Selling the silver: the enclosure of the UK’s fisheries

UK lost fishing rightsFishing quotas were meant to conserve stocks and support fishing communities, writes Emma Cardwell. But they have achieved the reverse – rewarding the most rapacious fishing enterprises and leaving small scale fisherfolk with nothing.The UK’s fisheries quota system, introduced in 1999 and comprising the creation of a private market for the right to catch fish, has been called “the biggest property grab since the Norman invasion”. Read more here 11:58

3 Responses to Selling the silver: the enclosure of the UK’s fisheries

  1. borehead says:

    From the article:

    Millionaire quota owners – the new Lords of the Sea

    This allocation method led to many low-catching fishermen being forced out of the industry as quota levels fell and they found themselves unable to survive during lean periods. Larger companies could then use their holdings as leverage for loans to buy up this quota, and ownership of the right to fish was consolidated.

    A stark example of this is the fishery for herring and mackerel. At one time made up of thousands of boats around the coast, over 99% of this valuable fishery – which accounts for almost half of total landings by UK registered vessels – is now caught by only 33 trawlers. [3]

    The value of these boats, and more importantly their share of UK fishing rights, runs to hundreds of millions of pounds. This increase in costs – the manifestation of the ‘resource rent’ promised by economic theorists – is turning fishing into a millionaires’ club. [4]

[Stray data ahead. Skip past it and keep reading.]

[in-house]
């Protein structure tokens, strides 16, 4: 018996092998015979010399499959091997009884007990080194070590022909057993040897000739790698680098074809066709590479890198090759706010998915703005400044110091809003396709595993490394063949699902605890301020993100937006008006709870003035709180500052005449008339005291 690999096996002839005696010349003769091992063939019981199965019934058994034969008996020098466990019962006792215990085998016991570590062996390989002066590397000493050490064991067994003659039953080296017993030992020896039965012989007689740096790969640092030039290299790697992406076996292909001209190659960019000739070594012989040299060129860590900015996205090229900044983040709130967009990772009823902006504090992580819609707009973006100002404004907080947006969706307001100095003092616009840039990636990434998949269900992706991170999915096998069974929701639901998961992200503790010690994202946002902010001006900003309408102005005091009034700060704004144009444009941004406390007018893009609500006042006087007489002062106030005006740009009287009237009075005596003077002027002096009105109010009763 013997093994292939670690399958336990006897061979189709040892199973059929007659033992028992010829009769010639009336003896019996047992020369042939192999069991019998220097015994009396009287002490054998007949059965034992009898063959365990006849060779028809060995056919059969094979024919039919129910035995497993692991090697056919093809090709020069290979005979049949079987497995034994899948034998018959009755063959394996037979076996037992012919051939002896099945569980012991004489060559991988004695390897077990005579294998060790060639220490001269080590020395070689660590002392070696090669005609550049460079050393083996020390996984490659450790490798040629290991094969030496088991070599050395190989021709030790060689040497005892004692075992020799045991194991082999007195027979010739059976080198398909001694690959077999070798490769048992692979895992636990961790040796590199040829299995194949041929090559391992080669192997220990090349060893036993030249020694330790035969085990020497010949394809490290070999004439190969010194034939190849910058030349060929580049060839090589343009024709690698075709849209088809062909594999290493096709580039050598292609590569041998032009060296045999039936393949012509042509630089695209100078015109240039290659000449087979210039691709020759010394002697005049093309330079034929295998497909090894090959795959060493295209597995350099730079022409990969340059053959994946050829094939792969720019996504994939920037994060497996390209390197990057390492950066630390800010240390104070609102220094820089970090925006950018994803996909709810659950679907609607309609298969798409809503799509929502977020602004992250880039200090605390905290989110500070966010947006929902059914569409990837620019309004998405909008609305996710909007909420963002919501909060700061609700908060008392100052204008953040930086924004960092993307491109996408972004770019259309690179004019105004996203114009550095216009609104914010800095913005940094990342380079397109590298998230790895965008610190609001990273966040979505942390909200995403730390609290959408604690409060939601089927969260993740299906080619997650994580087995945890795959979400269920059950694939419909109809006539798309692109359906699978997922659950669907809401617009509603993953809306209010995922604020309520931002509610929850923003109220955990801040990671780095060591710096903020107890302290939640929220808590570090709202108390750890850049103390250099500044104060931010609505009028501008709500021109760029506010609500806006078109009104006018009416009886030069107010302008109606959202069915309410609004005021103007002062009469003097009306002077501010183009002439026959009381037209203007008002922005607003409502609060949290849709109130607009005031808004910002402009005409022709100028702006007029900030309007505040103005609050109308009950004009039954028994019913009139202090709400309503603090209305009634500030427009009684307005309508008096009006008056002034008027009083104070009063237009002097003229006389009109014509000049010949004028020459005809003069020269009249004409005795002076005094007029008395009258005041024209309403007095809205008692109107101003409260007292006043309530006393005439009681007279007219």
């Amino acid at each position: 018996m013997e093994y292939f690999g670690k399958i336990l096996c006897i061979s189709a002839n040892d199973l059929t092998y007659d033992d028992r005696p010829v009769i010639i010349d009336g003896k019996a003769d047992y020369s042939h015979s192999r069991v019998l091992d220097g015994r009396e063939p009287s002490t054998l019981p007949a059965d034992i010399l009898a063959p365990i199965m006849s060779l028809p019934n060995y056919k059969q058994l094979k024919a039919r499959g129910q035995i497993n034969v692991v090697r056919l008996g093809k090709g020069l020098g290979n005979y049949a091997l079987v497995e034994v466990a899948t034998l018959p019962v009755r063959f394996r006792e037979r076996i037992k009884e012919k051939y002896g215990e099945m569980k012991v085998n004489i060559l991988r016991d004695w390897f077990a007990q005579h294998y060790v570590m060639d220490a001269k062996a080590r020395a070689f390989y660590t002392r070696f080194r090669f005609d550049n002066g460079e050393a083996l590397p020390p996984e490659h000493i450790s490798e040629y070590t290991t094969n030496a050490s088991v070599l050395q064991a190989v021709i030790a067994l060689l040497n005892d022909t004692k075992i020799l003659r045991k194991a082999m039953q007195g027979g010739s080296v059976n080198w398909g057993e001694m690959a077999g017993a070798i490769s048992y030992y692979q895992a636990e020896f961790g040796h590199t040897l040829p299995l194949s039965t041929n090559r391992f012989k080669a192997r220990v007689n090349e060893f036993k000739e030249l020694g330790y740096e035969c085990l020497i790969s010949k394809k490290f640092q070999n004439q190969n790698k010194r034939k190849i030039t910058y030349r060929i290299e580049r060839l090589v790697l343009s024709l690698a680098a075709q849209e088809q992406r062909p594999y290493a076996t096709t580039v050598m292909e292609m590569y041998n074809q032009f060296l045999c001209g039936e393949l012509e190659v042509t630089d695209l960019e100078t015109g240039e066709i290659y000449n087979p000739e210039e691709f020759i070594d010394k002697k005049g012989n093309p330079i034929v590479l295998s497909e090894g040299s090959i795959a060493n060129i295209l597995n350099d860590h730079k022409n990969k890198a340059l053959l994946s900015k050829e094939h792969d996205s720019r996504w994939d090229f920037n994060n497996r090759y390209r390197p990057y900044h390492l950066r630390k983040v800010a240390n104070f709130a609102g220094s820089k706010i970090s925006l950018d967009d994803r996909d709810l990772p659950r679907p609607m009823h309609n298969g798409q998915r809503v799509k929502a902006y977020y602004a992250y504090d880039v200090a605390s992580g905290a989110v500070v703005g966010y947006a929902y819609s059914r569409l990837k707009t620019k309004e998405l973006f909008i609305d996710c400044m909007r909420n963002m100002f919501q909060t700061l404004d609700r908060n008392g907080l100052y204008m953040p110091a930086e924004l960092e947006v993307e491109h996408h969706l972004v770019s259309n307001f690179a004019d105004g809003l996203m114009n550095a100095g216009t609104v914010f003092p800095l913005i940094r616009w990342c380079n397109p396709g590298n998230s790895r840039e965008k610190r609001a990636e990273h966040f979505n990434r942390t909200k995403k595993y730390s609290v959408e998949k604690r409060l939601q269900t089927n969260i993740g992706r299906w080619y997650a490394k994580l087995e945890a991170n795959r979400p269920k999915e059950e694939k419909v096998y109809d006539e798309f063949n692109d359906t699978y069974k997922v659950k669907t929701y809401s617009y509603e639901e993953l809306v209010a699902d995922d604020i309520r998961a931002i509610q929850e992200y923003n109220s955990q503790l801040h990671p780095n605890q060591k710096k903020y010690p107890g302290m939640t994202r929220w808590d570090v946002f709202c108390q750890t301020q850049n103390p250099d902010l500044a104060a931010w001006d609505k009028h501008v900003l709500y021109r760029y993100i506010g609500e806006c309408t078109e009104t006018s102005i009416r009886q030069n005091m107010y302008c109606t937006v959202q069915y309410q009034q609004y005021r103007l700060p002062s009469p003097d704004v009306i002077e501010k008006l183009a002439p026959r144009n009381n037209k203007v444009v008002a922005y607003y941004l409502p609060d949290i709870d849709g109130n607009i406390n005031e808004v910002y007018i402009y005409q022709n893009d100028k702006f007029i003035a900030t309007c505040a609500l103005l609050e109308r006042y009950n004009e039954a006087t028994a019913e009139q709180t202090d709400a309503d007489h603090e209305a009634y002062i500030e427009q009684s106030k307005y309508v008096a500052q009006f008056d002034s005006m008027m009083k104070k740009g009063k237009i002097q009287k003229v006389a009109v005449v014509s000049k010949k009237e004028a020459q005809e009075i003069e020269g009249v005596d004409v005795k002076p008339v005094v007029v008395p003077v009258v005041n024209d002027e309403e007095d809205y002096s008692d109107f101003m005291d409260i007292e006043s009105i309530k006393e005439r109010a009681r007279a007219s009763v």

And it means that the traditionally widespread small business structure of the fishing industry, in which a boat owner / skipper employs a crew on a share (or ‘lay’) system, is gradually shifting to a model of large company ownership with significant involvement from financial institutions.

    Of the 33 mackerel and herring boats mentioned above, 14 are owned by just five large companies, a share that increases with every boat sale. Two of these companies (and their associated rights to fish) are owned by non-UK multinationals. [5]

    • Joel Hovanesian says:

      The new world order. It’s all about total control. Control the food, control the people.

  2. StripedBassHole says:

    Survival of the Richest enabled by the Government. This is especially true here in the U.S. of A. with “The Obama Ocean Policy”.
    There is some serious conflict when it comes to our Fisheries. In 1955 the Government developed Rules regarding the Government competing with Private Enterprise and these Rules also govern the actions of Non-Profits.
    To think Decades were sacrificed under strict Quotas and the closing of some of the Best Fishing Bottom only to be undermined by Dr. Jane’s (EDF Chairwoman) Sector and Catch Share Experiment that opened the Door to crush the Inshore Fishery and Bankrupt the small Boat Fleet. They left the Cage open and the Fox killed all the Chickens.
    Back to Non-compete, the Government enabled all this to happen. Then there’s the Non-Profits one example is CLF that in one Hand sues to have Regulations changed. Then in the other builds a Fish Quota Bank of it’s own. Call it what you will insider info or counting Cards. Someone needs to be brought to the back Room.
    KARMA will find you.

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